Ohio Auto Workers Endorse Strickland for U.S. Senate
TOLEDO – United Auto Workers (UAW) Region 2B Director Ken Lortz announced today that UAW has voted to endorse former Ohio Governor Ted Strickland for U.S. Senate against U.S. Senator Rob Portman.
“Ted Strickland has always stood on the side of working men and women in Ohio. When auto workers needed him most, Ted fought right alongside us to secure the auto rescue and together we saved 160,000 Ohio jobs. Ted has sided with workers and voted against every job-killing trade deal that has ever come before him. And he’s siding with us now in the latest fight to protect American auto jobs from being sent overseas by the Trans-Pacific Partnership (TPP),” said Director Lortz.
“While Ted has sided with workers, Senator Rob Portman has sided with corporate profits. Portman opposed the auto rescue and voted for every single trade deal that has ever come before him, including fast-tracking the TPP. Ohio workers can’t afford Senator Portman anymore. We need Ted in the U.S. Senate.”
“The U.S. Senate shouldn’t be a place where millionaires go to look out for billionaires,” said Strickland. “While Senator Portman stands with Washington special interests, I am proud to stand with Ohio auto workers in this fight, and I am deeply grateful for their support.”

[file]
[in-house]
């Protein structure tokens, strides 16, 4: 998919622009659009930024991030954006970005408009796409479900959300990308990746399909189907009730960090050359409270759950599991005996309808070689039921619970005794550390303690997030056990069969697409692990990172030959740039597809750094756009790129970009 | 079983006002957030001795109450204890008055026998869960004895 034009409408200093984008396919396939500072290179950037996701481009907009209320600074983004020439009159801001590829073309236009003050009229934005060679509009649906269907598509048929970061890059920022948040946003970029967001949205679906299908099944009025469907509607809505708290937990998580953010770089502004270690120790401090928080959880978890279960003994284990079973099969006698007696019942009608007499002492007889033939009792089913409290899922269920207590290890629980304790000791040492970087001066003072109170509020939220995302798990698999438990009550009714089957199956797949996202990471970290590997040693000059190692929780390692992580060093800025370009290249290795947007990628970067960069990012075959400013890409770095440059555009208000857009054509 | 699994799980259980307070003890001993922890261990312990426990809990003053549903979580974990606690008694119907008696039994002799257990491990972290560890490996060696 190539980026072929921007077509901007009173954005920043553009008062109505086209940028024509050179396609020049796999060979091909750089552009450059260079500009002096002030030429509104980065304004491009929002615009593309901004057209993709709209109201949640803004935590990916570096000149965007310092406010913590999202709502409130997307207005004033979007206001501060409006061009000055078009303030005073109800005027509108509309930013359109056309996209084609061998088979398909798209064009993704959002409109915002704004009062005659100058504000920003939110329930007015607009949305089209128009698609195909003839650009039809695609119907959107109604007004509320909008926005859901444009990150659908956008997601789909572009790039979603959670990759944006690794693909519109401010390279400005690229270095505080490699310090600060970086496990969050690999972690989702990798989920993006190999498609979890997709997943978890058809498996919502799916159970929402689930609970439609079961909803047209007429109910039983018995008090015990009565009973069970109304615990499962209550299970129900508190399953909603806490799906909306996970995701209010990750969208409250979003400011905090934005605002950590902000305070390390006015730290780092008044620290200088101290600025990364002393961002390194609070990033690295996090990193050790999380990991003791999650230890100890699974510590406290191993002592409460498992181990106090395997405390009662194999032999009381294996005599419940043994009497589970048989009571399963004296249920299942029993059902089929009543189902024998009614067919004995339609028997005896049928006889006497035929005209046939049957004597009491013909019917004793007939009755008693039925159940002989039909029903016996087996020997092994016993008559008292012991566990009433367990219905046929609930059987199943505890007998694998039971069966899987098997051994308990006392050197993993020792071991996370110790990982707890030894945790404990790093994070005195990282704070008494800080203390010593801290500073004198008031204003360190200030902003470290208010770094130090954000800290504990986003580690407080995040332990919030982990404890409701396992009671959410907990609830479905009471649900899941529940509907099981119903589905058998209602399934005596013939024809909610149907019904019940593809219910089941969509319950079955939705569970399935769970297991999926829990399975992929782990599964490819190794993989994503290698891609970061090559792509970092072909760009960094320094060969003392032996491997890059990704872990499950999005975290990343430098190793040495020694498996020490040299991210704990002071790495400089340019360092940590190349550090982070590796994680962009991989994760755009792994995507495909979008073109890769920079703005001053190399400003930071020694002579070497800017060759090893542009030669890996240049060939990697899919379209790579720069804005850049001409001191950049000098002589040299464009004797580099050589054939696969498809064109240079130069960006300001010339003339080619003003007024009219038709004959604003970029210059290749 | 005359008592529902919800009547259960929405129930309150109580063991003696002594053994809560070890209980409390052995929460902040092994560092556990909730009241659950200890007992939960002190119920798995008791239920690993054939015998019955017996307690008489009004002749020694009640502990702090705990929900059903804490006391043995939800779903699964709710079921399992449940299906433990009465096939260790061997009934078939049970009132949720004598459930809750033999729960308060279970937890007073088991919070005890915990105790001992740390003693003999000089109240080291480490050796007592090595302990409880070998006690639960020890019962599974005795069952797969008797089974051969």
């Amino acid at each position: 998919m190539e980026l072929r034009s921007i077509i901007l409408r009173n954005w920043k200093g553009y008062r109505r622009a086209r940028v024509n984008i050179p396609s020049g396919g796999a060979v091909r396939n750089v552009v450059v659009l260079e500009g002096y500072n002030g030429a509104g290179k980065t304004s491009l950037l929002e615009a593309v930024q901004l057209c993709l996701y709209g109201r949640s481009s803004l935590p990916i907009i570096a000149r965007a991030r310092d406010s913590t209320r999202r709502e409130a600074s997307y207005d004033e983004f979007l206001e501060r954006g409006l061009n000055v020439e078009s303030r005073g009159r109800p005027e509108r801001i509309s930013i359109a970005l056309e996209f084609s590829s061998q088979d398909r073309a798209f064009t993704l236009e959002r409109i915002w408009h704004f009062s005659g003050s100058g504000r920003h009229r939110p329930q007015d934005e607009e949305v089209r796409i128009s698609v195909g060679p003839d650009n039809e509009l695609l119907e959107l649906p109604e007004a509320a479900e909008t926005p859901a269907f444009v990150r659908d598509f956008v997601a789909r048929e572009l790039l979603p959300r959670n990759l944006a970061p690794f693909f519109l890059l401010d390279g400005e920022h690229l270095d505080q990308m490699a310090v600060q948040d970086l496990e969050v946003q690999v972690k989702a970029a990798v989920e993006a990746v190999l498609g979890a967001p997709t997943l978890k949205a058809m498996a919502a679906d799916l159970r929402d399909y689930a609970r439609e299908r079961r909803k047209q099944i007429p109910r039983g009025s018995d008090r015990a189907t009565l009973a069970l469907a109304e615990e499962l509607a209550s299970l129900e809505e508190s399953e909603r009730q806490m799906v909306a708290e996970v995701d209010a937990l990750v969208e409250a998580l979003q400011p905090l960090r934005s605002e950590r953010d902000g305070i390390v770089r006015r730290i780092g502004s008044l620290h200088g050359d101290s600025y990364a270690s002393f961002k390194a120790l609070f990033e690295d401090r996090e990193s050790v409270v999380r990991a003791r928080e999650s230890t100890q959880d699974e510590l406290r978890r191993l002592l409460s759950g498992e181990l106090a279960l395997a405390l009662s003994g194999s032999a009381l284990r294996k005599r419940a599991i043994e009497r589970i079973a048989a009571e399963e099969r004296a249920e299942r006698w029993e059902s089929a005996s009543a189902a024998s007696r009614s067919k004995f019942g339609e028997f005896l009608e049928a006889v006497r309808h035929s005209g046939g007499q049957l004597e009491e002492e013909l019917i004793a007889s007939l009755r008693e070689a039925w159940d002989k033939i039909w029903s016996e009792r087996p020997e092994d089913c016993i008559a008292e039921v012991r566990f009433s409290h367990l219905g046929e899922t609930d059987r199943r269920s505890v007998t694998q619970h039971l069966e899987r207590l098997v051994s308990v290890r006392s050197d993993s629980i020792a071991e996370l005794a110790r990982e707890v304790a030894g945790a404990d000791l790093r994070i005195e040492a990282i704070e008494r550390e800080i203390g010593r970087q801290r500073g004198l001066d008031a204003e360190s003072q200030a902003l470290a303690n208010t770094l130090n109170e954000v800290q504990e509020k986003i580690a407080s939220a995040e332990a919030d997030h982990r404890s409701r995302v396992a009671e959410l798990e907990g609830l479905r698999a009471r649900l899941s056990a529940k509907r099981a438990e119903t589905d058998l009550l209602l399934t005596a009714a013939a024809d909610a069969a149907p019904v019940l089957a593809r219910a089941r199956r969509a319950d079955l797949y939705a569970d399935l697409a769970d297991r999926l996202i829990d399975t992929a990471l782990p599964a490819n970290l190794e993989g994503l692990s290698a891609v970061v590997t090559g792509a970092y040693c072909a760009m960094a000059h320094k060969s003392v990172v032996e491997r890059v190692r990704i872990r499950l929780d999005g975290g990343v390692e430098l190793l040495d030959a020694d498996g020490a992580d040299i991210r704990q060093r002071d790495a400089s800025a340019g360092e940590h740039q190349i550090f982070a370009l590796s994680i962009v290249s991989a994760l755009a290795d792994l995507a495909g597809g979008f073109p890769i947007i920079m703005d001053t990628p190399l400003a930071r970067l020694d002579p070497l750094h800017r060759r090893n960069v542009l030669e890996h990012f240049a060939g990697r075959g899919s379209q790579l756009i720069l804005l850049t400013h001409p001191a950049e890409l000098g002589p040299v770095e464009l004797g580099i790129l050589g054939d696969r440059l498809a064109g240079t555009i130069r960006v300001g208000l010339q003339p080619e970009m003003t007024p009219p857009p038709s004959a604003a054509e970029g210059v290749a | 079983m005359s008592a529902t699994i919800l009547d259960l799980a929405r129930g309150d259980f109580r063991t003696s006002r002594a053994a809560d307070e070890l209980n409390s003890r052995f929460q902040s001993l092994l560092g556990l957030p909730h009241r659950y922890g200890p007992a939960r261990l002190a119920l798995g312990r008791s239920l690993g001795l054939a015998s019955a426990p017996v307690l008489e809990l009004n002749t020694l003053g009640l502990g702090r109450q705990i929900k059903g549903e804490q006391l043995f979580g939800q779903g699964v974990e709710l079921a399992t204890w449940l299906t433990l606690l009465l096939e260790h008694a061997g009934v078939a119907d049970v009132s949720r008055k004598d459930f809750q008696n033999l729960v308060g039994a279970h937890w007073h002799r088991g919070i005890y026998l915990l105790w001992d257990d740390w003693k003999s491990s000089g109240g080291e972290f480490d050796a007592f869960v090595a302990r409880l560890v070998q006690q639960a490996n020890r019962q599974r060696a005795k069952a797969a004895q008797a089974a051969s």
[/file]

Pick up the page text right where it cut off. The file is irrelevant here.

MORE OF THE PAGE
UAW Region 2B covers Ohio and Indiana, with 128,000 active and retired members in Ohio.
As Governor, Strickland joined with the UAW and fought for the auto rescue, which saved 160,000 Ohio jobs. In Congress, Strickland voted against NAFTA and all eight job-killing trade agreements that came before him. Strickland is currently opposing the Trans-Pacific Partnership Trade Agreement, which has been called NAFTA 2.0.
Portman opposed the auto rescue, calling it a ‘lousy deal.’ Portman served as President George W. Bush’s top trade adviser and voted for NAFTA along with all eight job-killing trade agreements that have come before him in Congress. And Portman voted to Fast-Track the Trans-Pacific Partnership Trade Agreement without even reading the draft.